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Despite hiccups, regulator keeps distance from crypto listing approval
Korea’s financial regulator denies report it is considering to mandate approval of cryptocurrency listing after wemix delisting fiascoBy Im Eun-byel
Published : Dec. 13, 2022 - 15:03
The Financial Services Commission denied a report that it is considering enforcement power to control the listing of cryptocurrencies through mandating approval from the country's top financial regulator.
A local news report claimed Monday that financial authorities, including the FSC and Korea Financial Intelligence Unit, are reviewing to hold the authority to approve crypto firms to float their coins.
"The report claiming financial authorities are looking into whether to approve the listing of cryptocurrencies on local virtual asset exchanges is not true," read an official statement released by the Financial Services Commission a few hours after the report surfaced.
The news report follows on the heels of the recent wemix delisting crisis, after the token under Wemade was pulled from major crypto exchanges here for alleged “false information.” It was suspected that there were considerably more tokens in circulation than the firm had disclosed.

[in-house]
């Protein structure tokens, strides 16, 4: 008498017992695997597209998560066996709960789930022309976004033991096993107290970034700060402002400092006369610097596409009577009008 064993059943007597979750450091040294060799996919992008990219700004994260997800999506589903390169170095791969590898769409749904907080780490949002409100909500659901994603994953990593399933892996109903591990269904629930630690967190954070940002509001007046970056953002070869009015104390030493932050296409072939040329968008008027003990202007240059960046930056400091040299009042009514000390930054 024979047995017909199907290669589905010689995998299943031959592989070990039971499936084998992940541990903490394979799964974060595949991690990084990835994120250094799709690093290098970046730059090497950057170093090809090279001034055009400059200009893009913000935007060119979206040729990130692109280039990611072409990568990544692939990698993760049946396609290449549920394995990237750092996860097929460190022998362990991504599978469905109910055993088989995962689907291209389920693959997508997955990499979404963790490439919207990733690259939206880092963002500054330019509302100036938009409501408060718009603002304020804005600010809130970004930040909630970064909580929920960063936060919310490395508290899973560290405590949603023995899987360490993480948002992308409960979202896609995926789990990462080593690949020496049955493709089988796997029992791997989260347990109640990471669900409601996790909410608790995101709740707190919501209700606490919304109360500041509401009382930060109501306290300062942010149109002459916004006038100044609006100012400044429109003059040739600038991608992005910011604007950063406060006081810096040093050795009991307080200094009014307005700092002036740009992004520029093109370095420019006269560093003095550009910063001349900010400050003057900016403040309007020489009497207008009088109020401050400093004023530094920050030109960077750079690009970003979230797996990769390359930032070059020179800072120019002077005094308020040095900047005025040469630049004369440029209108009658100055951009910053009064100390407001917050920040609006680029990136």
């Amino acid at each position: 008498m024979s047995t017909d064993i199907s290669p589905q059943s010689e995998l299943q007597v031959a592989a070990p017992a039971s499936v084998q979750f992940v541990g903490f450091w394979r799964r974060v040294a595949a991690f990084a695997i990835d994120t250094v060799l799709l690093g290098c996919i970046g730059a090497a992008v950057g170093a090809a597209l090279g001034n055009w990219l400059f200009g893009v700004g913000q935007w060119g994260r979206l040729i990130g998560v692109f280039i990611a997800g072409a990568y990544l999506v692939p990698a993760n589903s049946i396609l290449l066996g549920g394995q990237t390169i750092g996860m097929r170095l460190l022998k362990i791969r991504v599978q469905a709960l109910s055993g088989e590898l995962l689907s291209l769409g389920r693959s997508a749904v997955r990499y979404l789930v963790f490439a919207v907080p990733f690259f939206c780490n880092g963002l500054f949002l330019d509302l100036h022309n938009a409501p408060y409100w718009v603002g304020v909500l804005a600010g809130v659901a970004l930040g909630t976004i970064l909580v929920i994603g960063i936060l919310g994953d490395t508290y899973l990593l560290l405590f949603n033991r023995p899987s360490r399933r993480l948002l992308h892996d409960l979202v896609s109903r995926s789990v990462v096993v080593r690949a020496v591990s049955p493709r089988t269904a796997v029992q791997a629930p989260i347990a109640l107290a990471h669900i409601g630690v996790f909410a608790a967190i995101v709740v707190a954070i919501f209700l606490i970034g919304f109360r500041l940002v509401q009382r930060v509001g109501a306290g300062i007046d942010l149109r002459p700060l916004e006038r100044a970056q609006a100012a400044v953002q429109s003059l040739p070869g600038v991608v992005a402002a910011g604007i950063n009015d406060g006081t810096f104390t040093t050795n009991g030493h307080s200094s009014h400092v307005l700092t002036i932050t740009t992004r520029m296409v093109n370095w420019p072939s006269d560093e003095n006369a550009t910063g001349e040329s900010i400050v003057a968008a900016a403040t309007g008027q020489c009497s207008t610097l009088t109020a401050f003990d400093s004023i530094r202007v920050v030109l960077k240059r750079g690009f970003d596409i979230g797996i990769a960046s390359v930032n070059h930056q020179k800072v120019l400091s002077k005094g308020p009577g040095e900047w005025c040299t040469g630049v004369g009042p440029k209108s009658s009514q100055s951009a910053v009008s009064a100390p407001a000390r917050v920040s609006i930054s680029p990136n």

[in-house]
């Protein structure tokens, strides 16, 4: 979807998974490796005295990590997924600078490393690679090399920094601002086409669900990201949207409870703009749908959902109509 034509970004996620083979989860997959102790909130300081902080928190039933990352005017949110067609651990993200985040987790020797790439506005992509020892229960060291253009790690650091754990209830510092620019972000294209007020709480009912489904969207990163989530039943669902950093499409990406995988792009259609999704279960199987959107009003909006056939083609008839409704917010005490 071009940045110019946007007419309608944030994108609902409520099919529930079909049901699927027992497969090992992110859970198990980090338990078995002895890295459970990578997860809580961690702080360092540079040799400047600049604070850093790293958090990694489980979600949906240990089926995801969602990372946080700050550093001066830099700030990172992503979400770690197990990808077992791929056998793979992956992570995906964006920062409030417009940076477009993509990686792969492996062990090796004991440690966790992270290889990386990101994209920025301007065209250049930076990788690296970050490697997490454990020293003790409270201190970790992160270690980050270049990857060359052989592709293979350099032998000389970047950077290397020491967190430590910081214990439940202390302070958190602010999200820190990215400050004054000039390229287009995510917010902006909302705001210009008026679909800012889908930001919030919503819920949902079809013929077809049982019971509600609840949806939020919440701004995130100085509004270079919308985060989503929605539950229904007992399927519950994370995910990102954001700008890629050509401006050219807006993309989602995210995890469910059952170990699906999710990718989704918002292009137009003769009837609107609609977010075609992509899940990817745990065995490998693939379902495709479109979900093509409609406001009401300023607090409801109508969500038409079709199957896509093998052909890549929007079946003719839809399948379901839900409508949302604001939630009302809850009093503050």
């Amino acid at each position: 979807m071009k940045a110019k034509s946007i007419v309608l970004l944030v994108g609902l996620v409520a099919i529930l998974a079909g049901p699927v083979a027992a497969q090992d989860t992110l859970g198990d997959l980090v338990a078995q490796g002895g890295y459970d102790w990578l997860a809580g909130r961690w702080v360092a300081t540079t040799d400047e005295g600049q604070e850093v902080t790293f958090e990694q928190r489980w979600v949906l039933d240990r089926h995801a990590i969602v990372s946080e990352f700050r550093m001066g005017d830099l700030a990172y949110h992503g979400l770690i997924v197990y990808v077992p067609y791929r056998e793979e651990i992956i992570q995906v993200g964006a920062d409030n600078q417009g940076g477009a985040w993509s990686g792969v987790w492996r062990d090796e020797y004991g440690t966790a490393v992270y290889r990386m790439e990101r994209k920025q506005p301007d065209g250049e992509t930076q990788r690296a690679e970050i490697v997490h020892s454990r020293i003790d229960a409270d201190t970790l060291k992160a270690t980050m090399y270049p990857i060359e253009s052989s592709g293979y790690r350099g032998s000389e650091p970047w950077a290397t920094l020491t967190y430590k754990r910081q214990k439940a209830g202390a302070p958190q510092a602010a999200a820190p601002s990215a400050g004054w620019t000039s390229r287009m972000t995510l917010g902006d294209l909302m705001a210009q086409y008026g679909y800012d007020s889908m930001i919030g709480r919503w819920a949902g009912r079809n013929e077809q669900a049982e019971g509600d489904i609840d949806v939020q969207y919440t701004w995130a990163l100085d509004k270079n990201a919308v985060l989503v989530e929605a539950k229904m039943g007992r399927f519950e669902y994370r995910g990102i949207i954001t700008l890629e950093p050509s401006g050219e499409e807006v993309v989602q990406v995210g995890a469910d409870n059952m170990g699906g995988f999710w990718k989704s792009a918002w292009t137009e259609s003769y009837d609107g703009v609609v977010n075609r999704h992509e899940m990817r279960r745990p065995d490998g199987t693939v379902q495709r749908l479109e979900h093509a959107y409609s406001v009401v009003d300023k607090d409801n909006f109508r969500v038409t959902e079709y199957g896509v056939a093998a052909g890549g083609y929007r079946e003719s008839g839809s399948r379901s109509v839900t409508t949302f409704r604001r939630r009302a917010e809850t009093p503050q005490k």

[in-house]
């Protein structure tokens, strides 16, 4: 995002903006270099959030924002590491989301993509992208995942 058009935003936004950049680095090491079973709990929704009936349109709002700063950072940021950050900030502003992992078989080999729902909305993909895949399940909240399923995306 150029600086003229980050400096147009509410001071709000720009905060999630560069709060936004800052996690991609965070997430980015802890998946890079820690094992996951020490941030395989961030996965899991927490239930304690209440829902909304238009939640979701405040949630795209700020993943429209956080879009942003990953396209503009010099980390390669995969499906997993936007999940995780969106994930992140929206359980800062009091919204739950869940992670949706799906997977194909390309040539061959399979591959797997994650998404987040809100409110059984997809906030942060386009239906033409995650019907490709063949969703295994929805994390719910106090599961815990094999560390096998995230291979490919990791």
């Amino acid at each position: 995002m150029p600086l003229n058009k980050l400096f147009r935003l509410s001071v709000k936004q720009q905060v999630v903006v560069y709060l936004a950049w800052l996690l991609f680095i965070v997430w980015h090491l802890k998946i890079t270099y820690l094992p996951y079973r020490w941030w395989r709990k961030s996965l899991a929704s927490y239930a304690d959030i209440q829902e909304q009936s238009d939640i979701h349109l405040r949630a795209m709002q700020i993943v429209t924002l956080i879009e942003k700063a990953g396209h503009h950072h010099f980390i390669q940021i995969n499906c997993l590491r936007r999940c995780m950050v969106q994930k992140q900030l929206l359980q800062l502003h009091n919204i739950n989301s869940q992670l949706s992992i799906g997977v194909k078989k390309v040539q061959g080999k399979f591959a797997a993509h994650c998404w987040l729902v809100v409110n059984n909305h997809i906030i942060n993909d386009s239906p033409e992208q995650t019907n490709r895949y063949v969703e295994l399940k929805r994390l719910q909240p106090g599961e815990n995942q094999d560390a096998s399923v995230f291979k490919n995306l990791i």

Wemade refuted, pointing to a lack of detailed guidelines on calculating the number of tokens in circulation, even filing a court injunction to hold off the delisting, which eventually failed.
Though the Financial Investment Services and Capital Markets Act mandates an issuer of securities to receive approval from the FSC for stock listing, cryptocurrencies lack such a requirement.
Currently, each crypto exchange makes the decision on the listing of a new cryptocurrency, and the Digital Asset Exchange Alliance, a joint consultative body of the nation's top five crypto exchanges, decides on delisting.
While bills for digital asset management are sitting at the National Assembly, some claim such regulation is necessary for cryptocurrencies as global crypto markets have seen a string of falls in tokens and exchanges recently, including the luna-terra crash earlier this year.
The bills call for the regulation of digital assets similar to how securities are controlled by the Capital Markets Act, and give authority to financial regulators for market supervision.
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